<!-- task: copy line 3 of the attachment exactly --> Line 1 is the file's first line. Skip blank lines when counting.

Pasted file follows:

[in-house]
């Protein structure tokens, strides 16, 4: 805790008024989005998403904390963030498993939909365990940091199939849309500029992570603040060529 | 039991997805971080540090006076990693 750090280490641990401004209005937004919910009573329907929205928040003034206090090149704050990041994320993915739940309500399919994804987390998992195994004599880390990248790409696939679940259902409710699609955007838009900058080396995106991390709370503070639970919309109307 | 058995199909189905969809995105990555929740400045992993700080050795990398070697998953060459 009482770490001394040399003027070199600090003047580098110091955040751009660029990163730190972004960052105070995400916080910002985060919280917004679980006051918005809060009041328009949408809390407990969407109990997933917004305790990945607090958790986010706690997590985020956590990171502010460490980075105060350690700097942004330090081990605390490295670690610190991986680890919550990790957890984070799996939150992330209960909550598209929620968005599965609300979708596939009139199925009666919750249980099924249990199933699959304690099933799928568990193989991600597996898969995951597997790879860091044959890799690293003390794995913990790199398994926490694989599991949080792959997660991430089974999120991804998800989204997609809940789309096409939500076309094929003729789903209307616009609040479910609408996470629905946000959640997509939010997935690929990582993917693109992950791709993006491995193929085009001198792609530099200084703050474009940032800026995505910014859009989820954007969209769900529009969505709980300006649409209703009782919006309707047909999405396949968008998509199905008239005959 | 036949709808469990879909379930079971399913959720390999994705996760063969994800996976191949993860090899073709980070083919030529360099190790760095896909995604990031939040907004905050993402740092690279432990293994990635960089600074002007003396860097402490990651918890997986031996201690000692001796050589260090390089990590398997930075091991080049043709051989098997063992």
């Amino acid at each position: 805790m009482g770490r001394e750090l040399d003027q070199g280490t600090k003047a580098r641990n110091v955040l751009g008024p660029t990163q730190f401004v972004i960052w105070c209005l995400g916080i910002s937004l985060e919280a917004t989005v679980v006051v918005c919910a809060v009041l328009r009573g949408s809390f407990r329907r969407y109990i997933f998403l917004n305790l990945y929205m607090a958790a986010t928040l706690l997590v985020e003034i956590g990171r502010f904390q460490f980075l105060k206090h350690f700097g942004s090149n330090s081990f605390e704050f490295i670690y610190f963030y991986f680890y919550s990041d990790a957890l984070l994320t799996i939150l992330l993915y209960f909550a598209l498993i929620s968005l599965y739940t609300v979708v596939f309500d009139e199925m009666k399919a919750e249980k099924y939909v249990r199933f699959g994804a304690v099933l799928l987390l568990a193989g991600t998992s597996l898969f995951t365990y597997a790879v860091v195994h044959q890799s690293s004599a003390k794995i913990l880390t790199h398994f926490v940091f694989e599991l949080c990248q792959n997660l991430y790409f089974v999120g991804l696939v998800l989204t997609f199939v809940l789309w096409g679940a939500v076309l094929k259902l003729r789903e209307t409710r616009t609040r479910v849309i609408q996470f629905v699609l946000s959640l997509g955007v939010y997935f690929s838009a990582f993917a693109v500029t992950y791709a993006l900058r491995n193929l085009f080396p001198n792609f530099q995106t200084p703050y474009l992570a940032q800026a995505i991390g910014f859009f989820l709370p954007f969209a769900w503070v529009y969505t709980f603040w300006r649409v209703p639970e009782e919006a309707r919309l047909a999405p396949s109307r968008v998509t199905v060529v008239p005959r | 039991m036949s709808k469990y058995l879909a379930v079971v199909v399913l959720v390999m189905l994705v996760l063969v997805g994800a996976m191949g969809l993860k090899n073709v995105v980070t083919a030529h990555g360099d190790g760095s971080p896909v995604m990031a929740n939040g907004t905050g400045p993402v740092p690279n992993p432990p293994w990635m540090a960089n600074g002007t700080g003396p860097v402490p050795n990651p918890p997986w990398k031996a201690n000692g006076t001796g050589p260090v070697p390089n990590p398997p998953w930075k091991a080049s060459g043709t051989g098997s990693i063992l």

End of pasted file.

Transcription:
């Amino acid at each position: 805790m009482g770490r001394e750090l040399d003027q070199g280490t600090k003047a580098r641990n110091v955040l751009g008024p660029t990163q730190f401004v972004i960052w105070c209005l995400g916080i910002s937004l985060e919280a917004t989005v679980v006051v918005c919910a809060v009041l328009r009573g949408s809390f407990r329907r969407y109990i997933f998403l917004n305790l990945y929205m607090a958790a986010t928040l706690l997590v985020e003034i956590g990171r502010f904390q460490f980075l105060k206090h350690f700097g942004s090149n330090s081990f605390e704050f490295i670690y610190f963030y991986f680890y919550s990041d990790a957890l984070l994320t799996i939150l992330l993915y209960f909550a598209l498993i929620s968005l599965y739940t609300v979708v596939f309500d009139e199925m009666k399919a919750e249980k099924y939909v249990r199933f699959g994804a304690v099933l799928l987390l568990a193989g991600t998992s597996l898969f995951t365990y597997a790879v860091v195994h044959q890799s690293s004599a003390k794995i913990l880390t790199h398994f926490v940091f694989e599991l949080c990248q792959n997660l991430y790409f089974v999120g991804l696939v998800l989204t997609f199939v809940l789309w096409g679940a939500v076309l094929k259902l003729r789903e209307t409710r616009t609040r479910v849309i609408q996470f629905v699609l946000s959640l997509g955007v939010y997935f690929s838009a990582f993917a693109v500029t992950y791709a993006l900058r491995n193929l085009f080396p001198n792609f530099q995106t200084p703050y474009l992570a940032q800026a995505i991390g910014f859009f989820l709370p954007f969209a769900w503070v529009y969505t709980f603040w300006r649409v209703p639970e009782e919006a309707r919309l047909a999405p396949s109307r968008v998509t199905v060529v008239p005959r | 039991m036949s709808k469990y058995l879909a379930v079971v199909v399913l959720v390999m189905l994705v996760l063969v997805g994800a996976m191949g969809l993860k090899n073709v995105v980070t083919a030529h990555g360099d190790g760095s971080p896909v995604m990031a929740n939040g907004t905050g400045p993402v740092p690279n992993p432990p293994w990635m540090a960089n600074g002007t700080g003396p860097v402490p050795n990651p918890p997986w990398k031996a201690n000692g006076t001796g050589p260090v070697p390089n990590p398997p998953w930075k091991a080049s060459g043709t051989g098997s990693i063992l």